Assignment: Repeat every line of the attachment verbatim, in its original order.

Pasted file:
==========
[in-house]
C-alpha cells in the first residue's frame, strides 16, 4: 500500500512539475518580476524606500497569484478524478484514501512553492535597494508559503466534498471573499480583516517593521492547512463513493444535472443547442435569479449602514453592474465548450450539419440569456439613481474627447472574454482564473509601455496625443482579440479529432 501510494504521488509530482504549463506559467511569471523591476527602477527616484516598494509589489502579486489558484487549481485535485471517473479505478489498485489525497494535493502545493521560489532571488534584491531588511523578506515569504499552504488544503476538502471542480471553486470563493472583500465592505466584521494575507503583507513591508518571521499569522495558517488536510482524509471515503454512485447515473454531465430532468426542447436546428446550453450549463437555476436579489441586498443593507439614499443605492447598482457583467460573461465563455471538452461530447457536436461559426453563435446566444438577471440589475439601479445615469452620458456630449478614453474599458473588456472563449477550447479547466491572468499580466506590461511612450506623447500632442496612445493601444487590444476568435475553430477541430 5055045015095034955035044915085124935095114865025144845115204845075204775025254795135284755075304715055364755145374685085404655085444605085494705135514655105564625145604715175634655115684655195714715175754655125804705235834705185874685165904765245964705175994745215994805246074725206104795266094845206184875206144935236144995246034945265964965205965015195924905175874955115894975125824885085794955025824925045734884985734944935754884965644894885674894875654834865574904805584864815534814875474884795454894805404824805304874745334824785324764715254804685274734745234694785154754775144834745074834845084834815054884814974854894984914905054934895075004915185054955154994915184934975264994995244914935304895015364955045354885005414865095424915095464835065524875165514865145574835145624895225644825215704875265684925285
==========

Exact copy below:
[in-house]
C-alpha cells in the first residue's frame, strides 16, 4: 500500500512539475518580476524606500497569484478524478484514501512553492535597494508559503466534498471573499480583516517593521492547512463513493444535472443547442435569479449602514453592474465548450450539419440569456439613481474627447472574454482564473509601455496625443482579440479529432 501510494504521488509530482504549463506559467511569471523591476527602477527616484516598494509589489502579486489558484487549481485535485471517473479505478489498485489525497494535493502545493521560489532571488534584491531588511523578506515569504499552504488544503476538502471542480471553486470563493472583500465592505466584521494575507503583507513591508518571521499569522495558517488536510482524509471515503454512485447515473454531465430532468426542447436546428446550453450549463437555476436579489441586498443593507439614499443605492447598482457583467460573461465563455471538452461530447457536436461559426453563435446566444438577471440589475439601479445615469452620458456630449478614453474599458473588456472563449477550447479547466491572468499580466506590461511612450506623447500632442496612445493601444487590444476568435475553430477541430 5055045015095034955035044915085124935095114865025144845115204845075204775025254795135284755075304715055364755145374685085404655085444605085494705135514655105564625145604715175634655115684655195714715175754655125804705235834705185874685165904765245964705175994745215994805246074725206104795266094845206184875206144935236144995246034945265964965205965015195924905175874955115894975125824885085794955025824925045734884985734944935754884965644894885674894875654834865574904805584864815534814875474884795454894805404824805304874745334824785324764715254804685274734745234694785154754775144834745074834845084834815054884814974854894984914905054934895075004915185054955154994915184934975264994995244914935304895015364955045354885005414865095424915095464835065524875165514865145574835145624895225644825215704875265684925285